Coordination. The U.S. position on coordination was outlined in the papers prepared for the DAC meeting on this subject which followed our discussions here. I understand that at the conclusion of the DAC meeting on coordination, Thorp received a mandate to explore the possibilities of cooperation and an agreed division of labor between the IBRD staff and the OECD. We are exploring internally and with the Bank our priorities for expanded country coordination which we hope shortly to be able to communicate to you. Since the IBRD seems to be moving in the direction which they were urged to take at this meeting and in our discussions here, the next step should be a meeting between Thorp and Woods which [Page 295] would firm up this understanding. After that there should be sufficient staff contact between the two institutions to work out the necessary analysis on a country basis or to show the gaps which cannot be adequately filled in this way. I should think that A.I.D. should continue to promote this type of collaboration informally both in Paris and Washington.
The Office of Program Coordination has expanded its contacts with the Bank staff and should be able to give you a more detailed report on their analytical activities in the near future. I think that we need to see how far the Bank is willing to go in meeting the analytical requirements of the DAC before deciding how much country analysis the DAC should be prepared to carry out. I agree, however, that the DAC’s principal function of providing a general framework for the aid effort would be greatly facilitated by a solid basis of country analysis being provided to it from some source.
Procedural Matters. We agree with virtually all of your comments on procedural and organizational questions. I certainly want to strengthen Willard’s position as chairman of DAC and will take this up personally with Kristensen during my Paris visit. It seems clear that Willard’s chairmanship has been one of DAC’s few strengths. Its weaknesses have stemmed more from lack of desire and effort by member countries. We should seek to strengthen its performance through means such as the ones which you suggest and most particularly by concentration of effort on a smaller number of priority issues and by advance consultation in key donor capitals.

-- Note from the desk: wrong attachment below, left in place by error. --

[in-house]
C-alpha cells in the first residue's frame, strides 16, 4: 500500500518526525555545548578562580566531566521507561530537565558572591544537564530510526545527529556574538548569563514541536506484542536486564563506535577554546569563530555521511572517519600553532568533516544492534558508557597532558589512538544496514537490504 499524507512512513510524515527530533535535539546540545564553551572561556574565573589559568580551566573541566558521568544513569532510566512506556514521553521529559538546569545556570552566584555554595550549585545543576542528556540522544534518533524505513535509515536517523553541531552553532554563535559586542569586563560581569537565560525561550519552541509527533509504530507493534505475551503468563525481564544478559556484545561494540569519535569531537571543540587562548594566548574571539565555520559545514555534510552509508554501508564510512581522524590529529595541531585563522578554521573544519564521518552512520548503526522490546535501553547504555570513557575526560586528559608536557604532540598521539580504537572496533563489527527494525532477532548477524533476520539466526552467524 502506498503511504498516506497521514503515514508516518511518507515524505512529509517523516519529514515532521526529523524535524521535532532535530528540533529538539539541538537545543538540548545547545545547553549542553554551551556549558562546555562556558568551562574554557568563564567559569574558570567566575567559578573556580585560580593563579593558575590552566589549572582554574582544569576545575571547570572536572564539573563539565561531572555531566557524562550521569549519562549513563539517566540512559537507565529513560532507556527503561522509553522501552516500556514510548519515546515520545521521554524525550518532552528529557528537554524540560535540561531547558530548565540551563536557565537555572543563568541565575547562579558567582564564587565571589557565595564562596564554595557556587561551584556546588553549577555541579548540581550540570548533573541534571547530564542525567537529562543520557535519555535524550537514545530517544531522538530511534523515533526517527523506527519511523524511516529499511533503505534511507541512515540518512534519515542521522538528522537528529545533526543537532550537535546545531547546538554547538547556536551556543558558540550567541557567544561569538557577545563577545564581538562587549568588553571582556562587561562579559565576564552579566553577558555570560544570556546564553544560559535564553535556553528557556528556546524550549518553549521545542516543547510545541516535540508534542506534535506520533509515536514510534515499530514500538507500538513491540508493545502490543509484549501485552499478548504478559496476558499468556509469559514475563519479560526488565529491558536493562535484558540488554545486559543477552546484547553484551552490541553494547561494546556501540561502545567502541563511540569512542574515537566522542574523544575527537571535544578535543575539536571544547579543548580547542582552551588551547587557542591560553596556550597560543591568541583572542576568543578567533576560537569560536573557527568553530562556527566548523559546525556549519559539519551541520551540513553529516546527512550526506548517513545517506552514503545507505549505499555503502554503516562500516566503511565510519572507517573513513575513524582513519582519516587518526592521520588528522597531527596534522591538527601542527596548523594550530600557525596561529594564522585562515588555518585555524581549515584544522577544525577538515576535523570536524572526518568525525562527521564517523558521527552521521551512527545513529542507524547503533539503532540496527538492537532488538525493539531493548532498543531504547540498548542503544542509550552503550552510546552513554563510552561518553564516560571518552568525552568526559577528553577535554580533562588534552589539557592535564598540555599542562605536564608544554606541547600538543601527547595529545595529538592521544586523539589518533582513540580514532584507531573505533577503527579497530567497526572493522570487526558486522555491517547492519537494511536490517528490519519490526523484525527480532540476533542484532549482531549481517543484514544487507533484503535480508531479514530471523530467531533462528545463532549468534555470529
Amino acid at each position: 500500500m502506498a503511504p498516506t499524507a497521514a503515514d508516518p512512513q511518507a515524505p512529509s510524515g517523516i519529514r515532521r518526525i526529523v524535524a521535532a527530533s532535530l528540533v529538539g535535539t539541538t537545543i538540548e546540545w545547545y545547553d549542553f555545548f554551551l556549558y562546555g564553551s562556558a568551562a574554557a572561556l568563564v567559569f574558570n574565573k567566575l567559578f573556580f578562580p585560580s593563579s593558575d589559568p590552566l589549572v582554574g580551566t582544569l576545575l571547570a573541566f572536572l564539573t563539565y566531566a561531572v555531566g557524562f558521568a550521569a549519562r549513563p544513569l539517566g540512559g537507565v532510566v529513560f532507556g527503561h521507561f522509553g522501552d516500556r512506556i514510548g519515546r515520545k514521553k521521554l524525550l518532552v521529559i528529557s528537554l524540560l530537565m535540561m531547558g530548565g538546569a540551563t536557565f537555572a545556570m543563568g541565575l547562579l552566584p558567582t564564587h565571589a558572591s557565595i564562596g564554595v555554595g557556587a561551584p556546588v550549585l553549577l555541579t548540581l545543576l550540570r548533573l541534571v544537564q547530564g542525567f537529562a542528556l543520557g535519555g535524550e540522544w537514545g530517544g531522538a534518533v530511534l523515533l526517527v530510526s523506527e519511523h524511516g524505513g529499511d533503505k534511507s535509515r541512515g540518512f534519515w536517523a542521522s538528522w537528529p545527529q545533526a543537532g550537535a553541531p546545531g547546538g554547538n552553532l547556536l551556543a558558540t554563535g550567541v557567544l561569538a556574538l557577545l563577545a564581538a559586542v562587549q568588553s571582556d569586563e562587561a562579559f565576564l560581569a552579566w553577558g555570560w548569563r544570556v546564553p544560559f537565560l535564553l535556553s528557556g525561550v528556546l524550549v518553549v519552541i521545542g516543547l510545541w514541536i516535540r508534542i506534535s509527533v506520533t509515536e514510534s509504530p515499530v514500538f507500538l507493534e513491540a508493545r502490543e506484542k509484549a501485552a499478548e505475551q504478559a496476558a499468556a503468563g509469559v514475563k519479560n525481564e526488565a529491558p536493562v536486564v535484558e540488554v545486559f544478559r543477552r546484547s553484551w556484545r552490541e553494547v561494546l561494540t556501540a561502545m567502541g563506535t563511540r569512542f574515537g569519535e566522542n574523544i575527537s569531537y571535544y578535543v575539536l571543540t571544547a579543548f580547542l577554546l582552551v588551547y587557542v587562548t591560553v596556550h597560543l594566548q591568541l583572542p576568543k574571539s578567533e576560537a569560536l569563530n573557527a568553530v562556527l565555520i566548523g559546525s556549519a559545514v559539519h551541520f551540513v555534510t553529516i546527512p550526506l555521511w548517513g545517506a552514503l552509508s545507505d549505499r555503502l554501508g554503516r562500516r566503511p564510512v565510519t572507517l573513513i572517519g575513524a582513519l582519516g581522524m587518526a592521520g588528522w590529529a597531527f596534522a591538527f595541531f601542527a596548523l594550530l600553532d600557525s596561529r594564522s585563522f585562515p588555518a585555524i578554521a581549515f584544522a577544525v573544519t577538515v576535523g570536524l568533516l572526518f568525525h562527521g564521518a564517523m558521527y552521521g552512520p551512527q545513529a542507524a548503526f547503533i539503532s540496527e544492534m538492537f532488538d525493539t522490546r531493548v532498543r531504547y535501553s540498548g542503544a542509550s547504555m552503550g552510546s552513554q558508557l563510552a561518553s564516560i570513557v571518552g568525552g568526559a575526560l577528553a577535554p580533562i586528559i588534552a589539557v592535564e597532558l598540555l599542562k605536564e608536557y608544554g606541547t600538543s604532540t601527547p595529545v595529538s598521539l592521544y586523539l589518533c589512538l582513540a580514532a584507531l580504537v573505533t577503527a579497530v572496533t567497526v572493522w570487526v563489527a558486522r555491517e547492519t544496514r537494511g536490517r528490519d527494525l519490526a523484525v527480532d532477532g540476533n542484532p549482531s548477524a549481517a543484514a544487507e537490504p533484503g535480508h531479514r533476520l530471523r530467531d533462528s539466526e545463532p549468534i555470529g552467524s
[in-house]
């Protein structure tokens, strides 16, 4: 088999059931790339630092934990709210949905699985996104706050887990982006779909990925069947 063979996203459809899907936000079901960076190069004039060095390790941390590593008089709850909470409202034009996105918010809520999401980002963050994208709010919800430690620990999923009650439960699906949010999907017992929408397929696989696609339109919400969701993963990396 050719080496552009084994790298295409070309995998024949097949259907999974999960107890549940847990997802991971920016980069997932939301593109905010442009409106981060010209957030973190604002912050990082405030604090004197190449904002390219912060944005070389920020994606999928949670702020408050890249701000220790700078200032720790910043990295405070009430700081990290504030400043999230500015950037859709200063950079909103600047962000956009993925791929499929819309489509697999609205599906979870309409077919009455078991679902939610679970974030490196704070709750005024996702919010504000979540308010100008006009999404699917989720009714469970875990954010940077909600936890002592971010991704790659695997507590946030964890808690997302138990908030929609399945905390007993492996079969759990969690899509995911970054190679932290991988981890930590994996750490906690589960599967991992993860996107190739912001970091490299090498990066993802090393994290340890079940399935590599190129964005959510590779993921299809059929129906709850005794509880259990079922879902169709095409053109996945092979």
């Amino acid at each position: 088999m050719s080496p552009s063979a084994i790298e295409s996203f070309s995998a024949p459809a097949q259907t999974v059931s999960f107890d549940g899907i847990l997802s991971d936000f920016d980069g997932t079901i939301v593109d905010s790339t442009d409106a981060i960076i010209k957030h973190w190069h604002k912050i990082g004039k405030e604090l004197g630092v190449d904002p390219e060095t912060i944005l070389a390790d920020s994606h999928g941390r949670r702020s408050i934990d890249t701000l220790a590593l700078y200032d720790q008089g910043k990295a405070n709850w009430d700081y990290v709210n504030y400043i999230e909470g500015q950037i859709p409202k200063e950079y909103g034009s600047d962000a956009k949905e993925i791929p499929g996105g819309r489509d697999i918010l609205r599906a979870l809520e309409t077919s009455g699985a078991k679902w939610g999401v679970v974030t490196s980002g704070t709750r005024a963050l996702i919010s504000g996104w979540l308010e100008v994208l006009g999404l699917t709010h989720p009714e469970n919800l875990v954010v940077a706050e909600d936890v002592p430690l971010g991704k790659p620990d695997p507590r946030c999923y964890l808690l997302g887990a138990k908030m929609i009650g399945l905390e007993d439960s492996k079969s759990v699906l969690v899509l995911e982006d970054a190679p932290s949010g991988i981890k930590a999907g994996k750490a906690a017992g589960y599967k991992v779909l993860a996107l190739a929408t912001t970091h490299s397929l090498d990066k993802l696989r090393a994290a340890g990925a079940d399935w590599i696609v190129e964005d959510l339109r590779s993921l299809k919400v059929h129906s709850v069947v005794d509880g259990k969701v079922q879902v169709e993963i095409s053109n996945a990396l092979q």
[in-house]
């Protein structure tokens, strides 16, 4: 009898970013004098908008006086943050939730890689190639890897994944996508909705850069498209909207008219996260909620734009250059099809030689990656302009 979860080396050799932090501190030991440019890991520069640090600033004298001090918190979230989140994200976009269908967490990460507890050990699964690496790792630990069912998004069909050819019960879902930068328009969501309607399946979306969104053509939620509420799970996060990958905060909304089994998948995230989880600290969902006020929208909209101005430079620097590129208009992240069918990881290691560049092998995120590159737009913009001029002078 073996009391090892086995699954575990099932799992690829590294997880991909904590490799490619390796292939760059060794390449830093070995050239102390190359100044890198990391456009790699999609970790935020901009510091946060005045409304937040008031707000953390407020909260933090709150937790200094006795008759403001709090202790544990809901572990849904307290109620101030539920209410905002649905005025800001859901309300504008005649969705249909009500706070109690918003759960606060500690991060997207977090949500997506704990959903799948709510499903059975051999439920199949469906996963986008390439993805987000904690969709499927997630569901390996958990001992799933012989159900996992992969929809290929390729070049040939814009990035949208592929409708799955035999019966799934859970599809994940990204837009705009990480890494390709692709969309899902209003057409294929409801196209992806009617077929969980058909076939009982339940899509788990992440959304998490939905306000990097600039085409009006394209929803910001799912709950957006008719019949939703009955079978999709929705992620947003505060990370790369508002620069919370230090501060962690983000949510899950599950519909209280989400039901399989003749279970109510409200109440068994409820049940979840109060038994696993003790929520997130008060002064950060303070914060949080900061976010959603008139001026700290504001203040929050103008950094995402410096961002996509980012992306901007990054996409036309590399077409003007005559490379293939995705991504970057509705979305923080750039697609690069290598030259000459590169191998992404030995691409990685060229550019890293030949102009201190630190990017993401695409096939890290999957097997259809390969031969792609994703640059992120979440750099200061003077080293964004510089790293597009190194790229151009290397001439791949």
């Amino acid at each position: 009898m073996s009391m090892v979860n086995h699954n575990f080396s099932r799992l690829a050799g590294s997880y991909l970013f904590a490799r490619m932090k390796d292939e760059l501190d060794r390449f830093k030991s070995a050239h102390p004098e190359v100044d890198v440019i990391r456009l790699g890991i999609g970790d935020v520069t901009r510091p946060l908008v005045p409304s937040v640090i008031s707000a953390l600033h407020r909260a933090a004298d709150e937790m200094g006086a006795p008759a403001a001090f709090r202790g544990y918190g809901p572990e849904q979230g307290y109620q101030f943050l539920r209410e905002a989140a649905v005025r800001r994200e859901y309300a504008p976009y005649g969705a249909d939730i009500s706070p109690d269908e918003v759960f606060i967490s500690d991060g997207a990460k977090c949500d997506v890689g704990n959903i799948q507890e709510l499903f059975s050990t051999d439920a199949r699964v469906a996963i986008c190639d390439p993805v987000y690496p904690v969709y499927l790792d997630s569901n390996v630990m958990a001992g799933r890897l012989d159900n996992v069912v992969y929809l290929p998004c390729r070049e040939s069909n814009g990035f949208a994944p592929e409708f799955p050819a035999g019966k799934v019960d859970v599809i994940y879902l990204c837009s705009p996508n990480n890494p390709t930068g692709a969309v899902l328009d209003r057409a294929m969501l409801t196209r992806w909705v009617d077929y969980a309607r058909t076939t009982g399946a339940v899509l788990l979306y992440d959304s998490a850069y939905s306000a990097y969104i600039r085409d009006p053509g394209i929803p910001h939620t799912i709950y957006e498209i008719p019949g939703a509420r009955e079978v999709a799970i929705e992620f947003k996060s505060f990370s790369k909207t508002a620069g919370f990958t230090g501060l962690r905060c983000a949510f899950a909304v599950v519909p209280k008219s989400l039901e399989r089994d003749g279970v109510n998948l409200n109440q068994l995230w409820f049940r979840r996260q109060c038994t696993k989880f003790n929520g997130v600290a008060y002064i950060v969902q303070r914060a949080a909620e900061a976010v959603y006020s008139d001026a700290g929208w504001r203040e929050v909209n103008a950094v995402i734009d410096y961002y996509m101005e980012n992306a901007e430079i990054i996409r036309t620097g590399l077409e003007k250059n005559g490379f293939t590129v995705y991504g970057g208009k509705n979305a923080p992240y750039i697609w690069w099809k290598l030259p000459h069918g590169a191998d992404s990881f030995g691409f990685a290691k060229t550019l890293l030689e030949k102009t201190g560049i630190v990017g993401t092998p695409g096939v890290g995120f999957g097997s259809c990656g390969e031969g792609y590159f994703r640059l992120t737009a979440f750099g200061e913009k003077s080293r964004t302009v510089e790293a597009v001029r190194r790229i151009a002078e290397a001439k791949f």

We will do our best to provide the best possible replacement for Fine. Leddy feels that the Fine position would be a much better one if it could be designated as deputy to Giretti, either formally or informally. Leddy can give you further comments on this subject.
Representation at DAC Meetings. I agree entirely with your emphasis on this question. Hollis and I discussed it with Seers at some length while he was here and I think that we may be able to develop some effective coordination with the British on this score. Perhaps our next target should be a better understanding with the Germans and more bilateral discussions with them and other delegations.
- Source: Washington National Records Center, RG 286, DAC Material: FRC 70 A 5922, Letters and Memoranda to and from Coffin. Confidential. Attached to this letter are several memoranda. One is a February 9 action memorandum from Bartlett Harvey, Acting Assistant Administrator for Program (AID), to Bell, summarizing the contents and recommending that Bell sign the letter to Coffin, which Schaetzel and Hirschtritt (Treasury) had cleared. Another is a February 4 memorandum from Schaetzel to Chenery, in which Schaetzel said that he would have emphasized more strongly EUR’s firm commitment to support AID in the future on DAC matters and concluded: “At the risk of stating the obvious I wanted to make the foregoing comments but not to propose that there should be any change at this end in the letter itself.” In an attached February 8 note to Harvey, Bell wrote concerning Schaetzel’s memorandum: “Good point. Let’s reflect in letter.” In a February 13 memorandum to Bell, also attached, Harvey reported that he had asked EUR to redraft the letter. No changes were made in the letter, however, first because the EUR officer assigned to revise it fell sick, and then because Ruth Phillips, the OECD desk officer in EUR, pointed out that Schaetzel in his memorandum had said to send the letter as is. (Ibid.; and attached memorandum from Richard B. Palmer to Harvey and Aliber, February 13)↩
- Documents 92 and 99.↩
- Not further identified.↩
- The attached January 23 memorandum from Palmer to Chenery, which summarized this January 21 luncheon conversation, is not printed.↩
- Printed from a copy that bears this typed signature.↩